The small reduced degree of dizziness seen after one year in the intervention group was not significant (p = 0.052), and only 2 points on DHI-S, which is below the method error of 3 points [29]. The proactive primary care intervention consisted of a comprehensive geriatric assessment that was standardized and given to all participants, but the following interventions were tailored and given according to the individual needs of the participants and based on the clinical judgement of the team. It is a limitation that the study was not randomized since there may be unknown differences between the practices. But the control group received usual care and did not come for any extra visits because of the study, which is a strength of the study. Information about specific actions given to the participants was not gathered, which is a limitation. Common actions included, for example, evaluation of medication and physical activity advice [19], and these interventions could be expected to reduce dizziness symptoms because dizziness is related to both use of many medications and some specific medications [6, 7] as well as inactivity [8]. Few participants received physical therapy so this was not one of the most common interventions, which is also a limitation of the study. Also, the actions taken within physical therapy were individual and a spectrum from one assessment with advice to a longer session of training individual or in a group might have been used. The effect on dizziness would probably have been greater if vestibular rehabilitation [39] and other physical therapy interventions had been given more extensively to the participants in this study.

Stam et al. [40] evaluated the effectiveness of a multifactorial intervention for dizziness in older people who were consulting their general practitioner about dizziness. The intervention consisted of medication adjustment in cases of fall-risk-increasing drugs and/or stepped mental health care in cases of anxiety/depression, and/or exercise therapy in cases of impaired functional mobility, and the control group received usual care. The results showed no significant intervention effect on dizziness, and adherence to the multifactorial intervention was low, especially in participants eligible for more than one intervention [40]. A qualitative study in primary care showed that older persons with chronic dizziness have needs that are not met by health care [41]. Parry et al. [42] found that unmet needs were targeted with a multidisciplinary and multifactorial assessment when fall risk, syncope, or dizziness were found in an initial screening. It is therefore important to always ask older vulnerable patients in primary care about dizziness, and to provide dizziness-specific assessment and individually tailored interventions based on the individual causes of dizziness in order to decrease the negative consequences of this frequent symptom.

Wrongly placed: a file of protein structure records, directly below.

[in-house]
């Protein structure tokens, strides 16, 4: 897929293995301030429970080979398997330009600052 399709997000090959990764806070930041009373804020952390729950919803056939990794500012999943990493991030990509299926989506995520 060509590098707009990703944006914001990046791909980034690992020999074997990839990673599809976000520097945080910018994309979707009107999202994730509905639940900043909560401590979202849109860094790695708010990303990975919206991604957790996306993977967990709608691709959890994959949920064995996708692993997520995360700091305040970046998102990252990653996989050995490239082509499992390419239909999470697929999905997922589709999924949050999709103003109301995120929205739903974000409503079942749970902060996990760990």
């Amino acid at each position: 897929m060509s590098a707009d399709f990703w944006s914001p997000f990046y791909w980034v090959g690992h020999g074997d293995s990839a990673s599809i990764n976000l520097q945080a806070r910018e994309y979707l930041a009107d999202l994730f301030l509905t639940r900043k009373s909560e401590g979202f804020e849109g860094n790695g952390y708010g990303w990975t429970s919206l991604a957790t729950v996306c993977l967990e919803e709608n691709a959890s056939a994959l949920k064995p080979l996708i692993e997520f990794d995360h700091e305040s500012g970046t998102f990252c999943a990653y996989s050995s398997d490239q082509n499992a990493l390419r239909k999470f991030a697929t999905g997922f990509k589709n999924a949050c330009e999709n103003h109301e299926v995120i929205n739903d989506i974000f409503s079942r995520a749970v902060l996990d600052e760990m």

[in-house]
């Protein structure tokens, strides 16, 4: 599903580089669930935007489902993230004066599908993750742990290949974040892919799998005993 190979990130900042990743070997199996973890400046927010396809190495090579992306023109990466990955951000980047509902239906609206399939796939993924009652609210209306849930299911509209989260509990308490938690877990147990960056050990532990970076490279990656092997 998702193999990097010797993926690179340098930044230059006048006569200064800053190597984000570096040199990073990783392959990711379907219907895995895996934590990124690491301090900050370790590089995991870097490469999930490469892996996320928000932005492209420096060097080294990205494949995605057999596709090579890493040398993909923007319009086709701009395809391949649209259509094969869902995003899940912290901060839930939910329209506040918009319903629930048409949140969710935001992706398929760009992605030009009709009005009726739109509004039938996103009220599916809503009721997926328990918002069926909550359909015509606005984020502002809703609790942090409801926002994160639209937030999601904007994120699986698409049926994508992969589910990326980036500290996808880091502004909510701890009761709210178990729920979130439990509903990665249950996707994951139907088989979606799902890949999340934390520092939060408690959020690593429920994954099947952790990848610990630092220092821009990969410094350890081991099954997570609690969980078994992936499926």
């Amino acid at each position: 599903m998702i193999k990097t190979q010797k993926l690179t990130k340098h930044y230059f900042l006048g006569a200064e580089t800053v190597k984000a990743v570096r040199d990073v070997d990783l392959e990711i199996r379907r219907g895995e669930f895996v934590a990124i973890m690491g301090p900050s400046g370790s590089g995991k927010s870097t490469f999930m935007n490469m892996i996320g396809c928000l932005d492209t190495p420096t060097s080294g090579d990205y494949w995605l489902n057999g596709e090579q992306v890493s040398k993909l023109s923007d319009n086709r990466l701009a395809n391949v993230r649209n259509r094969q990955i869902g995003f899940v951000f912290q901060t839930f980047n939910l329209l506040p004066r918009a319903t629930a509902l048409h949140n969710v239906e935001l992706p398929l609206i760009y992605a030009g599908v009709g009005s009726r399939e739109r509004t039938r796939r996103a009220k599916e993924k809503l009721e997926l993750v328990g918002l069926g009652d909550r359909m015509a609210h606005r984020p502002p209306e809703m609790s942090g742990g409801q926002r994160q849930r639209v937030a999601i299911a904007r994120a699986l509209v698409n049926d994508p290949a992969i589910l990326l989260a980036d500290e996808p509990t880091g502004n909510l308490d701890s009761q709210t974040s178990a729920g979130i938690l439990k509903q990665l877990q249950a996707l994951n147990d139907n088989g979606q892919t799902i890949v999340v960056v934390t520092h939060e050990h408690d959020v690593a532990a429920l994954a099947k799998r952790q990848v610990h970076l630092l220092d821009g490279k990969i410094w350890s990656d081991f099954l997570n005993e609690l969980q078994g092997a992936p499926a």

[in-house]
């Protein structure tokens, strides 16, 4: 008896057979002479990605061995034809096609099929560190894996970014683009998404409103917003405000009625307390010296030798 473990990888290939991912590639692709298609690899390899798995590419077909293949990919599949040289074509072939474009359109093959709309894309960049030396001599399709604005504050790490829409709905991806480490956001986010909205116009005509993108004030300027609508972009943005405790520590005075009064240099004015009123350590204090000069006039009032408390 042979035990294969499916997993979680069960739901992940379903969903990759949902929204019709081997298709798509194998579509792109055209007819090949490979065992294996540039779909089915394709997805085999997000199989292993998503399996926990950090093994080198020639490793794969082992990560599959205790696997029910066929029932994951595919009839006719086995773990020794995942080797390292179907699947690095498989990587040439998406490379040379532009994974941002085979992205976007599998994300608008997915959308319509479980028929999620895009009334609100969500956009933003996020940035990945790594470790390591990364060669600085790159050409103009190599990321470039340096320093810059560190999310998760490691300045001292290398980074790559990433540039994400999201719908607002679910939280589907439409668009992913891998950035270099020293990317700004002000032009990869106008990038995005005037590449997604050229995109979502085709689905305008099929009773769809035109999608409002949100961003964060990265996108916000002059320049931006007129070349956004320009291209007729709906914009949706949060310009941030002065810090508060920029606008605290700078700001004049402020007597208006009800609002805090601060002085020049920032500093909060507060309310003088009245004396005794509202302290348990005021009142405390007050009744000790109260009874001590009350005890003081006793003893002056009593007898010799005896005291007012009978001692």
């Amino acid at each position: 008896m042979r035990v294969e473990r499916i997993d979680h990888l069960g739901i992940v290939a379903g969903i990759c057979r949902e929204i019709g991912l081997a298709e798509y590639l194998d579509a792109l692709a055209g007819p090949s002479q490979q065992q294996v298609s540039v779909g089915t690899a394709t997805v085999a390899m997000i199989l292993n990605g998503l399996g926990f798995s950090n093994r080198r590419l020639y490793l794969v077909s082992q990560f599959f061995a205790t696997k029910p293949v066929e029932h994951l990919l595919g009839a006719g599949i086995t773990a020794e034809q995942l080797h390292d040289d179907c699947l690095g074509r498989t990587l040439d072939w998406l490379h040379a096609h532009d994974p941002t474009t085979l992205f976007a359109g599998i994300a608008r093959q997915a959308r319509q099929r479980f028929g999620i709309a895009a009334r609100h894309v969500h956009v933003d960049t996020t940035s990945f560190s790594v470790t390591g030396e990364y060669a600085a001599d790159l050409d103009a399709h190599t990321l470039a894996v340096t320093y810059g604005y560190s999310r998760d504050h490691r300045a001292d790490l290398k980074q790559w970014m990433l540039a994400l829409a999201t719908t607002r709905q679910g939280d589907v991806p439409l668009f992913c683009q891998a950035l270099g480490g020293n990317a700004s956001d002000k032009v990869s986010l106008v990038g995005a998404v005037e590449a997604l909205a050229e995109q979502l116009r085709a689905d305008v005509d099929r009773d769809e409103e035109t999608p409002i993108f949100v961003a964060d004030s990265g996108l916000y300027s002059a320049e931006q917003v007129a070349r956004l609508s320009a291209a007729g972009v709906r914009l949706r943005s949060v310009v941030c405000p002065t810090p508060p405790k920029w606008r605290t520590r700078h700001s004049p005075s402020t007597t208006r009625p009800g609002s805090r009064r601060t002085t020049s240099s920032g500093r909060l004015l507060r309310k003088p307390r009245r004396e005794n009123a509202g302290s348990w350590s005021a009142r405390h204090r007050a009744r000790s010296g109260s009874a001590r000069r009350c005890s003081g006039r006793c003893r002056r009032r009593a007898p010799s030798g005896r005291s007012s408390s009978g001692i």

Conclusions

Dizziness is common in older persons who are judged to have a high risk of future hospitalization based on high age, health care use, and number of diagnoses over the preceding 12 months. Individuals with dizziness in our study differed regarding sex, use of homecare service and aids, ADL, HRQoL, physical activity, and pain compared to those without dizziness. A proactive primary care intervention did not significantly reduce the level of dizziness handicap after one year. Further studies are needed employing more dizziness-specific assessment and individually tailored interventions based on the individual causes of dizziness in vulnerable older dizziness patients in primary care.

Availability of data and materials

The datasets used and analysed during the current study are available from the corresponding author on reasonable request.

Abbreviations

ADL:

Activities of daily living

DHI-S:

Dizziness Handicap Inventory – Screening version

EQ-VAS:

European Quality of Life EQ-5D-3L vertical visual analogue scale

HRQoL:

Health-related quality of life

IQR:

Interquartile range

VAS:

Visual analogue scale

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Acknowledgements

We thank Magnus Nord for coordinating the study during the intervention and Johan Lyth for setting up the statistic file.

Funding

Open access funding provided by Linköping University. This work was supported by the County Council of Östergötland and Linköping University from the strategic research fund for ‘Health Care and Welfare’ [Grant number 2016186–14]. The funders had no input or influence on the study.

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Contributions

MJ and AP took part in the design of the study and the questionnaire. All authors were involved in the design of the study analyses. AK performed the statistical analyses and wrote the first draft of the article. All authors critically revised the manuscript, and all authors read and approved the final manuscript.

Corresponding author

Correspondence to Ann-Sofi Kammerlind.

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The study was approved by the Regional ethical review board in Linköping, Sweden (Dnr 2016/347–31). All participants filled in an informed consent. The study was performed in accordance with the principles of the declaration of Helsinki.

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Not applicable.

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The authors declare that they have no competing interests.

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Kammerlind, AS., Peolsson, A. & Johansson, M.M. Dizziness in older persons at high risk of future hospitalization: prevalence, differences between those with and without dizziness, and effect of a proactive primary care intervention. BMC Geriatr 22, 315 (2022). https://doi.org/10.1186/s12877-022-02910-1

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Keywords

  • Aged
  • Dizziness
  • Geriatric assessment
  • Hospitalization
  • Prevalence
  • Primary health care